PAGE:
Practicalities: Who owns the contract for the device you provide therapy on? If the child is under 18 then it is very likely that the service will be delivered on a device that belongs to someone else and therefore you will be processing their data too, perhaps without their knowledge. How will you evidence/justify this if you do not have their consent?

This is why parental consent can be an ally here.

It is worth taking the approach that to lawfully process this data that unless a serious safeguarding issue exists; get the parental consent to process the data for your own paper trail and justification purposes. This way you can ensure that your practice is lawful and follows all technical and operational measures, this also shows that you have assessed the impact of your actions as best as you can at this time.

Conversely, where you need to provide a service online without parental consent you can show your “working out” as to why you processed data in this way.

Service provision

You must also ensure that any third party app that you decide to use meets the criteria for the service provision, is secure to the best of your knowledge and you have done all of the check that you know how to do in order to be able to say you have taken necessary operational and technical measures to protect that data.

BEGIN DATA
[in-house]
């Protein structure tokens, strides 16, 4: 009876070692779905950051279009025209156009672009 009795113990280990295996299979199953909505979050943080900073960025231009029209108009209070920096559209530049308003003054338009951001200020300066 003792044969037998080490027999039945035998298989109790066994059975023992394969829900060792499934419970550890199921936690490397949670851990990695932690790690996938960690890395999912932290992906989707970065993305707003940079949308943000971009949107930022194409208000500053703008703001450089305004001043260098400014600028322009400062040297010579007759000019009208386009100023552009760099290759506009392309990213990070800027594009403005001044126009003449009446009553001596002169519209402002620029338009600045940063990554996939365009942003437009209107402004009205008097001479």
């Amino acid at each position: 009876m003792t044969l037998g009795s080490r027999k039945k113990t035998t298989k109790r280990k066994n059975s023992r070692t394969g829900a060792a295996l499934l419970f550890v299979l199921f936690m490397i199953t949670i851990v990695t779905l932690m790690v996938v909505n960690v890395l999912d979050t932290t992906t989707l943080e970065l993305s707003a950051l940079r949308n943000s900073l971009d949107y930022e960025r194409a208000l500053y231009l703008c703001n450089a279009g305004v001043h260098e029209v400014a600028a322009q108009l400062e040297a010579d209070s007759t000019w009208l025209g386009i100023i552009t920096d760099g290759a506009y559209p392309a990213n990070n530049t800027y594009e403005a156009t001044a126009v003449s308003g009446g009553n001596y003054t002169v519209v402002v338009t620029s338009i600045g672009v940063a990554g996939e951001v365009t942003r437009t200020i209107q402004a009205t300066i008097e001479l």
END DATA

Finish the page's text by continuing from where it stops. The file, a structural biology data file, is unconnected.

You are responsible for any software, apps or platforms you decide to use and this means that when you provide a service on these platforms that you are aware of this and are asking your client to use the software, app, platform with you. Rightly so the client will trust that you are a safe practitioner, have taken all measures to protect them and can be guided by you in this time of uncertainty. We are a client’s safe base and refuge and we will need to maintain this where possible in the provision of online therapy.